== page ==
Analysis of search strategies used by mice during navigation helps to explain further the behavioral nature of cognitive impairment of TgCRND8 mice in the MWM test. It revealed that whereas non-Tg mice used predominantly spatial strategies, swimming either directly to the platform or performing a focal search, the TgCRND8 mice searched the pool using a chaining strategy. During working memory training, they additionally performed a focal search strategy in incorrect quadrants of the pool (e.g., Figs. Figs.6B6B and and1E),1E), which was likely caused by daily displacement of the platform location. The search in incorrect quadrants of the pool was virtually absent in Tg mice during a conventional reference memory MWM training. The use of a chaining strategy by TgCRND8 mice indicates that they were able to learn the distance between locations of the escape platform and the wall of the pool (which, in the present experiment, was always constant), and they used this information as a reliable cue in a search for the platform. However, because chaining strategy was less efficient than spatial strategy in locating an escape platform, it resulted in longer escape latencies of Tg mice in both tests. The comparison of the distribution of search strategies in working and reference memory MWM test also explains the differences in learning speed observed in each test. The working memory training paradigm used in the present study required that mice should learn the platform location within four consecutive daily trials. This paradigm proved to be difficult for both non-Tg and Tg mice, which during the first days of training persistently searched the pool using random strategy, and their escape latencies were on average 30-35 sec (comparable to escape latencies in the first day of a conventional reference memory training) with no significant improvement over trials (data not shown). Mice showed a reliable performance and improved their escape latencies only in the second week of training. By that time, all mice likely learned that the platform was always located within an inner area of the pool at a constant distance from its wall. Therefore, both non-Tg and Tg mice started their search for a new platform location using more efficient scanning or chaining strategies (Trial 1, Fig. 6). Because the platform location was changed daily, even non-Tg mice continued to perform chaining and scanning of the pool at low rates throughout training, which resulted in less rapid, but significant improvement in their escape latencies (Fig. 6A). The predominant use of a chaining strategy and searching in the incorrect quadrants of the pool by TgCRND8 mice (Fig. 6B) resulted in virtually no improvement in their latencies across training trials in the working memory test (see Fig. 5). On the other hand, in a conventional reference memory MWM test, all mice began to search the pool using a random strategy, but the stationary location of the platform virtually eliminated chaining in non-Tg mice, which quickly adopted spatial search strategies, thus rapidly decreasing their escape latency during training (Fig. 7A). On the other hand, the predominant reliance of TgCRND8 mice on chaining during all stages of reference memory training resulted in only slight improvement in their performance (Fig. 7B). Similar results of choosing a nonspatial chaining search strategy or “looping pattern of swimming” were reported in rats during training conditions when the choice of spatial mapping strategy was prevented by occlusion of extra-maze cues (Sutherland and Dyck 1984), or when the function of the septo-hippocampal cholinergic system was compromised (Sutherland et al. 1982).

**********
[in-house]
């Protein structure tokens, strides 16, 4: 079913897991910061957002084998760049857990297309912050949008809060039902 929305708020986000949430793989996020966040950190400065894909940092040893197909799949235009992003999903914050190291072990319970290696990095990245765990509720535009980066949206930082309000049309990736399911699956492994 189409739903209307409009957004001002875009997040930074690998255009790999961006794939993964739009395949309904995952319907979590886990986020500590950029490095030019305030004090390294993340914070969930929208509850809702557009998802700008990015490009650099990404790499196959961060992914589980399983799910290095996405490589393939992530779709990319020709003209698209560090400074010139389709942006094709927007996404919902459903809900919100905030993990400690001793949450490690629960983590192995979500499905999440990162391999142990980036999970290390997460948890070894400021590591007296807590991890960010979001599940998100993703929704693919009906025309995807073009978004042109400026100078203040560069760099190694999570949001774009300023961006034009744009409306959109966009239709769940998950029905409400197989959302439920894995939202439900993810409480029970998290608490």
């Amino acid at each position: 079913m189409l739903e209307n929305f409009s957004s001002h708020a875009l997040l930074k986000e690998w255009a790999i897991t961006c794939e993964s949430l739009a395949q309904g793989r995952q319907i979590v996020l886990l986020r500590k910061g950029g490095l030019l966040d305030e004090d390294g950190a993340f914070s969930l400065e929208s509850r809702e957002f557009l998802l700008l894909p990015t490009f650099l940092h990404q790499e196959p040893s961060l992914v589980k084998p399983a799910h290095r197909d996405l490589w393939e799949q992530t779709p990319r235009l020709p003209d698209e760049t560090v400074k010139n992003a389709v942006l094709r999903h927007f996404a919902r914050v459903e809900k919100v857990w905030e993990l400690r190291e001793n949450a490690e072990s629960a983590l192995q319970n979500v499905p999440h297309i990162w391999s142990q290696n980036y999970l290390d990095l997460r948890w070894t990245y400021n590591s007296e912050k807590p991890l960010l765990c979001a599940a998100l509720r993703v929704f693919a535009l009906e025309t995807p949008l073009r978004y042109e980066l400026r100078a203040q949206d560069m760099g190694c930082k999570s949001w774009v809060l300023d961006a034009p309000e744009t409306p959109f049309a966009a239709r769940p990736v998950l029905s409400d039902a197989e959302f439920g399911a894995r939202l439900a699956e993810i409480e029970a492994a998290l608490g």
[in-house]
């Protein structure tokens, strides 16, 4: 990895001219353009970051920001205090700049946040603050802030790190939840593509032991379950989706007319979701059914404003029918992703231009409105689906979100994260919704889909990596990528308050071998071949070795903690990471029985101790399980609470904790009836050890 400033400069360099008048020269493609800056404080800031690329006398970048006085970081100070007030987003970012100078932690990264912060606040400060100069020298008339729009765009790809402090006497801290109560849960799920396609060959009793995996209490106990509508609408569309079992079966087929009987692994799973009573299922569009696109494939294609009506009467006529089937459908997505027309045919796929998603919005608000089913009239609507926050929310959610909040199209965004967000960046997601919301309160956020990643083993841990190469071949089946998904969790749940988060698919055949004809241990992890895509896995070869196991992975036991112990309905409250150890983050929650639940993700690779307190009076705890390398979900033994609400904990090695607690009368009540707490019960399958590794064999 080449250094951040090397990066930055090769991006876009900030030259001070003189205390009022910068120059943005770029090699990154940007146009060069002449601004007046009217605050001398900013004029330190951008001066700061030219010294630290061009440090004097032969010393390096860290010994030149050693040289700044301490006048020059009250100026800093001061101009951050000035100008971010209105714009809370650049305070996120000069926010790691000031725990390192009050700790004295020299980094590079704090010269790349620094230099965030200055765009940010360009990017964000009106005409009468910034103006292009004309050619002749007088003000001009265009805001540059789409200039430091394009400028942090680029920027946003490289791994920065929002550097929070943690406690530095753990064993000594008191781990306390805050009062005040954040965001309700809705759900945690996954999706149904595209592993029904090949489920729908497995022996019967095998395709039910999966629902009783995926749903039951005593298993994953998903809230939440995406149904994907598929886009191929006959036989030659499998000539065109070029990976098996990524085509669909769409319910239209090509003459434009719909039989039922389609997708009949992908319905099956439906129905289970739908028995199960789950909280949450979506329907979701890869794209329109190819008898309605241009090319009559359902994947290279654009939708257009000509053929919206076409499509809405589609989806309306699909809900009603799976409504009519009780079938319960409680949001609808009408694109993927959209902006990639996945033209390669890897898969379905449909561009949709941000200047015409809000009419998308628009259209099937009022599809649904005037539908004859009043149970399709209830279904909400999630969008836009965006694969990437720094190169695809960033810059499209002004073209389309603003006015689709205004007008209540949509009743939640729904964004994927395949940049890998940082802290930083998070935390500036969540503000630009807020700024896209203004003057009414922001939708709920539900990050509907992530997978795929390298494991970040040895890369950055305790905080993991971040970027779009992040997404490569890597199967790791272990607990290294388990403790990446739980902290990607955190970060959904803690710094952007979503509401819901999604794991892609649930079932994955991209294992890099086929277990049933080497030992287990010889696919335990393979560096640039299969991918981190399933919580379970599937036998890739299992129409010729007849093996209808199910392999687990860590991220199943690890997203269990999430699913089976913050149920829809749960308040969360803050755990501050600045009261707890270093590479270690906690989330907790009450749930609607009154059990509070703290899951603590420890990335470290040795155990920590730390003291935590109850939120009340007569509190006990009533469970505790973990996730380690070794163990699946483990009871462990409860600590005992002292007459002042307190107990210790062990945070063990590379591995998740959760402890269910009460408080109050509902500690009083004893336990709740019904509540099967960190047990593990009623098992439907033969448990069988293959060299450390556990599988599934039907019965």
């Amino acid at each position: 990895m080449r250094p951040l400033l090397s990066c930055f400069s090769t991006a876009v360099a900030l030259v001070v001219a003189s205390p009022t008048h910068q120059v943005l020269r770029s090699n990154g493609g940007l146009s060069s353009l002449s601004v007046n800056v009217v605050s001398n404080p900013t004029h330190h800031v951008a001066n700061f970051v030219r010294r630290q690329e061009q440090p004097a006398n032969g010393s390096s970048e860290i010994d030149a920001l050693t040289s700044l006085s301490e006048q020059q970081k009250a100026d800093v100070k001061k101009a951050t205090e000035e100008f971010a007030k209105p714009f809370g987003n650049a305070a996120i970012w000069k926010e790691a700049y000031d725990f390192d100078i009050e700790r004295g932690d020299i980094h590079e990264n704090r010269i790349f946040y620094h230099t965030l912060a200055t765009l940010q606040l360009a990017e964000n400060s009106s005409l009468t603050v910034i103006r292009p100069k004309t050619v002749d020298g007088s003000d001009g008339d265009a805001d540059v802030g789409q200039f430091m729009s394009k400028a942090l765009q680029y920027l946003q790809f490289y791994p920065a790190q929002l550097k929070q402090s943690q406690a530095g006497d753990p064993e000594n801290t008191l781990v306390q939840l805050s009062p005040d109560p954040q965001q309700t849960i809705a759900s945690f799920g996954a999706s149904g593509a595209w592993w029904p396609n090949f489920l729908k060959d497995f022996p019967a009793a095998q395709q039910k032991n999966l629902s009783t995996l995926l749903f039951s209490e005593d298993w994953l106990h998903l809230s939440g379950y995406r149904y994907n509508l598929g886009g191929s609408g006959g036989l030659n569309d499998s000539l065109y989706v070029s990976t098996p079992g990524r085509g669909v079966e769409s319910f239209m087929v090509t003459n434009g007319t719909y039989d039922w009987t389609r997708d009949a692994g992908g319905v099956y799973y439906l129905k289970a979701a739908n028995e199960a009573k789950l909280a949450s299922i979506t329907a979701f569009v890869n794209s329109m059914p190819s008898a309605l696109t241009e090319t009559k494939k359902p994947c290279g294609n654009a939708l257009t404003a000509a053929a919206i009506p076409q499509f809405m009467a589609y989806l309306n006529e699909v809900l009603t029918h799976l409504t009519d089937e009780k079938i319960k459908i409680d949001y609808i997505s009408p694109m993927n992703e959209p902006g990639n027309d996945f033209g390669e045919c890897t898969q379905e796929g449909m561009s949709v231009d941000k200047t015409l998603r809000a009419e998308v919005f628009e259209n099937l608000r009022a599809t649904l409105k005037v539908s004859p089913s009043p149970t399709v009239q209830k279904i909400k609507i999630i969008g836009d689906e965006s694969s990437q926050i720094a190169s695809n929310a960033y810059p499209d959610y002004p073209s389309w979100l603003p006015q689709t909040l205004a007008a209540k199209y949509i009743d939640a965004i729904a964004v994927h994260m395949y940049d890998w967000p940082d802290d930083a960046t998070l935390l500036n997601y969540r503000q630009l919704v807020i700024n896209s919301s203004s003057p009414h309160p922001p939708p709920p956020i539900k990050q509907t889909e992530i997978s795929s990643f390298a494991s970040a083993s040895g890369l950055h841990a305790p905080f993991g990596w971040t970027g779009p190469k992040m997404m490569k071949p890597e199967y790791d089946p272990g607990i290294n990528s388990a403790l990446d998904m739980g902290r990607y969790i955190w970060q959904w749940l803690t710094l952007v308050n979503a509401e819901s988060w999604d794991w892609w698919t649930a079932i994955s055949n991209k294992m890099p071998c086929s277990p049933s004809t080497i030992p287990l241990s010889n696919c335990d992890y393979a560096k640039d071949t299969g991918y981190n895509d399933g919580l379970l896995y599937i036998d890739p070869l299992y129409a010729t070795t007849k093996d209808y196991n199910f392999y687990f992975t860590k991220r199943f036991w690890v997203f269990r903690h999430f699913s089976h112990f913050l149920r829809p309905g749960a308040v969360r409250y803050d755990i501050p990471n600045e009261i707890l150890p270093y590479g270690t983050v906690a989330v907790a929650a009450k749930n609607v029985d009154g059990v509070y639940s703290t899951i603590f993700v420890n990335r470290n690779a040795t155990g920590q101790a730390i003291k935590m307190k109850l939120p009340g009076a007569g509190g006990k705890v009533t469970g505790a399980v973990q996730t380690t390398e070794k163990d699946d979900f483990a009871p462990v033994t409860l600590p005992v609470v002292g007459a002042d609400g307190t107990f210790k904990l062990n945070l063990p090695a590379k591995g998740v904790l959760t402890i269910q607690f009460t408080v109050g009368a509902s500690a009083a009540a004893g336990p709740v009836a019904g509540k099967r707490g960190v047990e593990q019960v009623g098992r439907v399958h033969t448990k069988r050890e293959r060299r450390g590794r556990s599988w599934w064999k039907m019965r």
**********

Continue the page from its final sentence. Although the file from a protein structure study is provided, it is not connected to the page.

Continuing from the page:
Although the focus on search strategies extends previously documented complex behavioral analysis of spatial navigation in the Morris water maze (Whishaw 1985b; Whishaw and Mittleman 1986; Bannerman et al. 1995; Saucier and Cain 1995; Cain et al. 1996, 1997; Saucier et al. 1996; Cain 1997; Gass et al. 1998; Janus et al. 2000a), it has to be noted, however, that a post hoc classification of search strategies into mutually exclusive categories can potentially introduce a bias in the interpretation of behavior in the MWM test. Such classification only indicates which strategy predominates during navigation, but, for example, fails to reflect transitions between strategies within a single trial. Also, this type of classification does not take into account random behavioral events, but assumes that an animal follows a specific set of search rules appropriate to learned information about the environment. However, there are instances when a mouse finds an escape platform by chance, for example, in the case of the present experiment, during the first trial of the day during working memory training (when the mice had no previous knowledge of the platform location). These coded paths were classified as spatial strategies, and although they occurred at low frequency (Fig. 6), it is important to distinguish such occurrences.